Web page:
Mouw wrote From Ashes Into Light beginning with a research trip to various locations in Eastern Europe, Germany, Austria and Switzerland (in the 1990s). Her research took her places like Dachau, the concentration camp, a Jewish graveyard in Prague, and the streets of Salzburg.
Mouw is a prolific and award-winning poet and her poems have appeared in literary journals such as Praire Schooner, Practical Mystic, The Chariton Review and others. Her collection of poetry called Wife of the House was published in April 2014. Mouw won first place in a short fiction contest at the Santa Barbara Writer’s Conference in 1992. From Ashes into Light will be her first published novel.
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Can you tell us what your book is about?
From Ashes Into Light is a story of one soul living three lives in different time periods as seen through the eyes of a phoenix narrator. This is a tale about transcendence, redemption and healing through the difficult experiences of war and genocide.
Are you consciously aware of the plot before you begin a novel or do you discover it as you write?
I tend to be inspired by a theme or a general subject I wish to explore. Then, there may be a setting that invokes images which become a part of the story, or I may observe objects, or people that spark my imagination. The plot evolves from these bits and pieces as I write.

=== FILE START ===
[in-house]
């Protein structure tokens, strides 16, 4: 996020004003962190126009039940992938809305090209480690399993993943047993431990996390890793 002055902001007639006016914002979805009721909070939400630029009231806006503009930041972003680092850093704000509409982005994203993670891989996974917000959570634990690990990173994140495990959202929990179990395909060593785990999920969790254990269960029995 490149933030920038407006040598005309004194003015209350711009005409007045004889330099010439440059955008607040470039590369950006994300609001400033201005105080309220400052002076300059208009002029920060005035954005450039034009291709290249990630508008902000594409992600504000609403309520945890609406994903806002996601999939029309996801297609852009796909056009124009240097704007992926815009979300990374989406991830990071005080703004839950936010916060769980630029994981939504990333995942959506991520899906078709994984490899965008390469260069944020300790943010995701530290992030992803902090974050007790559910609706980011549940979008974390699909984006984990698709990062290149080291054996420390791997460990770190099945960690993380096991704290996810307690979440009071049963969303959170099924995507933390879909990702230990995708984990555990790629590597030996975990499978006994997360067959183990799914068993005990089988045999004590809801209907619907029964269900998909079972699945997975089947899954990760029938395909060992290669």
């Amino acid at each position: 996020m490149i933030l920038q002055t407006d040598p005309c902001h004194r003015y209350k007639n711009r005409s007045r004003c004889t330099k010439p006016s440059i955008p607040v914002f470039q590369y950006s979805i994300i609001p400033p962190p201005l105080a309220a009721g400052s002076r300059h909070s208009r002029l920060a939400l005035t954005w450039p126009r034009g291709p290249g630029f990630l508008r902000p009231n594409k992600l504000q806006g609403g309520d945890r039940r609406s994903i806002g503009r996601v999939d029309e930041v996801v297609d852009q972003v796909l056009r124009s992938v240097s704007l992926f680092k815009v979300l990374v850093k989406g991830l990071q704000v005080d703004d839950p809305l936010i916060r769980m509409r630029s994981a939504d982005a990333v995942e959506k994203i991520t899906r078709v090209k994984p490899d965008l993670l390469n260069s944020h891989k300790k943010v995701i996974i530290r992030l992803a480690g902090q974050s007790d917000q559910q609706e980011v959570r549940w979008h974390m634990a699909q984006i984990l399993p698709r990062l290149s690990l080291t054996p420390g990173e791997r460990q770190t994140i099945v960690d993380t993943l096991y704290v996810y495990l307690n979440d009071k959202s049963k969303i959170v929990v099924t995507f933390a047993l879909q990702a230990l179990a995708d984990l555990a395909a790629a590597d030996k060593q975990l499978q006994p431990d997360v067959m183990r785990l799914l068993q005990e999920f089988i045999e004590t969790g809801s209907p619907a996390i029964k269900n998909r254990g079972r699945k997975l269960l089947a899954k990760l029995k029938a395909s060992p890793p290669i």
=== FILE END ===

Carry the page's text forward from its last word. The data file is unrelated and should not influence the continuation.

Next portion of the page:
Does the setting play a major part in the development of your story?
There are three major settings in From Ashes Into Light—Austria, the former East Prussia, and California. By taking a closer look at events as they are revealed through these settings, the book, hopefully, shows how we are all connected as human beings despite our differences.
Have you suffered from writer’s block and what do you do to get back on track?
There have been periods when I have written less. However, I choose not to focus on the idea of being “blocked.” Rather, I give myself permission to do something different. I may write in another genre for a time, such as poetry; or I may undertake another prose project other than the one that is currently puzzling me and that may simply need some time to gestate.
What is the most pivotal point of a writer’s life?
For me, publication was very pivotal. It wasn’t until my work began to appear in literary journals that I took myself seriously as a writer. It took years of enduring rejections and dispiriting compliments—like “your work is very powerful and compelling, but we will not be able to publish it.”
Before publication, my writing felt more like a compulsion. Still, I’m very happy I persevered, and now as an author, certainly, there is a sense of relief.
What kind of advice would you give other fiction authors?
Having the need to write in the wide open space that is fiction requires a certain fearlessness, I believe. Patience is also crucial, since the plot and characters tend to evolve gradually over time at least for me. I would recommend a willingness to learn from the writing itself, be a good reader of your own work and see what makes your heart sing.